For the two days I wandered the Black Sheep Gathering last month, I was in a sea of colors.
Here is one of several shots I took of the display of Kristy Kun’s Opulent Fibers. She told me she works with an Italian dye house to create these amazing colors.
To the right is a picture of Kristy in a stunning overshirt – though the garment doesn’t come through very well in the picture. Take my word for it: It was amazing. It is a felted garment made by a Lithuanian woman named Regina Doseth.
One of my favorite booths for hand dyed yarn was Melanie Dilworth’s Black Trillium Fibres.
I have regretted not buying the blues since I left the fairgrounds!
Another favorite dye booth was that of was Kerry Graber of Jordstad Creek. Her color graduation in the yarns pictured to the left both unusual and stunning. The top skein is dyed lovely chocolate brown with pink. By the time you get to the bottom skein, you will see that the color gradually became pink with chocolate brown.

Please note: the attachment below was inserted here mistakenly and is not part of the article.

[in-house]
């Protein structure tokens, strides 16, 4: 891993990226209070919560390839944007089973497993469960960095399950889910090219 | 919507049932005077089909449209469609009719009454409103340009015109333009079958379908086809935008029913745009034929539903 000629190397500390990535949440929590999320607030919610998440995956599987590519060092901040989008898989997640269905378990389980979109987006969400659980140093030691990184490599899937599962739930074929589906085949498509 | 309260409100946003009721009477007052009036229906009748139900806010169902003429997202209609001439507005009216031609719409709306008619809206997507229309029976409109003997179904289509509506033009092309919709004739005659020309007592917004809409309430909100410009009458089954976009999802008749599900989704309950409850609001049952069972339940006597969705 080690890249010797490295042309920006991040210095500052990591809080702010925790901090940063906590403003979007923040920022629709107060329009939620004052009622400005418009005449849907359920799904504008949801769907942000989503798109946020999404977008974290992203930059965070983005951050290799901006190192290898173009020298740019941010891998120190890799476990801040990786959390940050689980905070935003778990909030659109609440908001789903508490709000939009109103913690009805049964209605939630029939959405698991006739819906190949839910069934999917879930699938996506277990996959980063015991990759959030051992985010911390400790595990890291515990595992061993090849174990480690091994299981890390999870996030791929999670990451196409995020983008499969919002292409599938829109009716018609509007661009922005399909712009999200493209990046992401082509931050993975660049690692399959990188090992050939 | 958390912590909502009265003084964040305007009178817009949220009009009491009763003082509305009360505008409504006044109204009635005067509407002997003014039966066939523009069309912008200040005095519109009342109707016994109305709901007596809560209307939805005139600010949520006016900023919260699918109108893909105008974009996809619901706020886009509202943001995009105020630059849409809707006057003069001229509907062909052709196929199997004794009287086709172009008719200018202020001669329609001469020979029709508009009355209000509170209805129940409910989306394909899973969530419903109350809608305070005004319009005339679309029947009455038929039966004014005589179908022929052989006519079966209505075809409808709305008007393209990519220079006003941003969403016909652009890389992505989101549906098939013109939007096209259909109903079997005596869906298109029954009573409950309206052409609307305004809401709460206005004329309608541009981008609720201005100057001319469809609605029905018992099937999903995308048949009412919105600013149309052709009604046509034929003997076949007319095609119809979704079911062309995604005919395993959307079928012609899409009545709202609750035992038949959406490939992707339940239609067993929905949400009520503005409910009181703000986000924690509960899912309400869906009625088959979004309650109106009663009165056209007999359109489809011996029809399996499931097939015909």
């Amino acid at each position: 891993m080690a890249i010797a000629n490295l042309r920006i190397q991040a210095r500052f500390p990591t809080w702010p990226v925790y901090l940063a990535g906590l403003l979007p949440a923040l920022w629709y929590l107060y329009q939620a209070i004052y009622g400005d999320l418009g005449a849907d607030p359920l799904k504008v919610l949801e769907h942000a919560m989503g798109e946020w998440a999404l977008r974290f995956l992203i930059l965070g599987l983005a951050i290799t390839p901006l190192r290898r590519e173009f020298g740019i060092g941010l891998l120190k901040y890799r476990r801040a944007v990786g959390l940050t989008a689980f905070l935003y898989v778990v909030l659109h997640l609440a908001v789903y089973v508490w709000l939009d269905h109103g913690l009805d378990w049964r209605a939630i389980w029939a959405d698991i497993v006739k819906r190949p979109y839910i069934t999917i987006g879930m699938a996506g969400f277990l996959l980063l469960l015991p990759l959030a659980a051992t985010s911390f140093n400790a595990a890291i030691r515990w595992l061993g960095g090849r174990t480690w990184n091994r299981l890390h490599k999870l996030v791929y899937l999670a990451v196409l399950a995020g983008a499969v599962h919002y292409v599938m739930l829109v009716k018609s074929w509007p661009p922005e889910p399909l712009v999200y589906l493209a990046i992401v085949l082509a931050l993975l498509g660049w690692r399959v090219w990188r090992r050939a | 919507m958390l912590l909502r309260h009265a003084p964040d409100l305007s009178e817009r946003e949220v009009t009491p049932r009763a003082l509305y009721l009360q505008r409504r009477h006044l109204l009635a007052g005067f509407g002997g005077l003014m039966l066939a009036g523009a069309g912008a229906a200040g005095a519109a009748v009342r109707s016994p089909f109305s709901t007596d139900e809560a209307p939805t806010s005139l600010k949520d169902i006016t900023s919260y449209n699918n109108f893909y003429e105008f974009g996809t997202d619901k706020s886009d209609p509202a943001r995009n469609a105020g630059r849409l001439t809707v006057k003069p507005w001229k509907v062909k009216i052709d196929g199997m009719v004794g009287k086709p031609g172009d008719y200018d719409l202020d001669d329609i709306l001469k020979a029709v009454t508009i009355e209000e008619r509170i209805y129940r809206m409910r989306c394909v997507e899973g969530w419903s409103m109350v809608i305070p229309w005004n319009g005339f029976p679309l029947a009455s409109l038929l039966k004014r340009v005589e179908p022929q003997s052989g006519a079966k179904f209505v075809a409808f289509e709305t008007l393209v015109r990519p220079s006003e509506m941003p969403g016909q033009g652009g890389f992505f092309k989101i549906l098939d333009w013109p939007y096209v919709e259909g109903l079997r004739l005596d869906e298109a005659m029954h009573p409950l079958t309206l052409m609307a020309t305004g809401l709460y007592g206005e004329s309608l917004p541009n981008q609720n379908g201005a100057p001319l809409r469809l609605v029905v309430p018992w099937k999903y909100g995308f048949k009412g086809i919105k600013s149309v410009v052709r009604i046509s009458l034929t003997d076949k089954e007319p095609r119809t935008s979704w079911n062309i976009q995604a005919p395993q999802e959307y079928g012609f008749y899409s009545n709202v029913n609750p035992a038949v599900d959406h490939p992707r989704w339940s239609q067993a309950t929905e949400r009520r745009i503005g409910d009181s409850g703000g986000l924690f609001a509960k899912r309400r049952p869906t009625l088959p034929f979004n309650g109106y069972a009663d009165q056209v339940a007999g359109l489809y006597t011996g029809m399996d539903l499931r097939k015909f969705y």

Of course, I cannot close this post without tipping my hap (no, that is not a typo – I think women should change some of the heavily “male” similes, phrases and metaphors we commonly use!) to all the talented people who raise sheep for their natural colors.
One group was McKenzie Alpaca Breeders of Springfield, Oregon. As you can tell from the picture at the left, their yarn called out to be squeezed by viewers! (Or at least, that was my impression.)
And nicely enough, nobody minded when you squeezed it.
I also met Michele LeBlanc of Toots LeBlanc Co. Michelle uses no harsh soaps or chemicals in the processing of her yarns. Her blends include: Merino/Angora, Jacob/Alpaca, Jacob/Alpaca/Mohair, and Blue-Faced Leicester/Pygora.
(Linda, if you are reading this, several ladies sipping espresso stated that the colorway reminded them of the San Francisco Bay and the stitch pattern reminded them of its waves. They thought you should rename the shawl “San Francisco Bay.” 🙂 )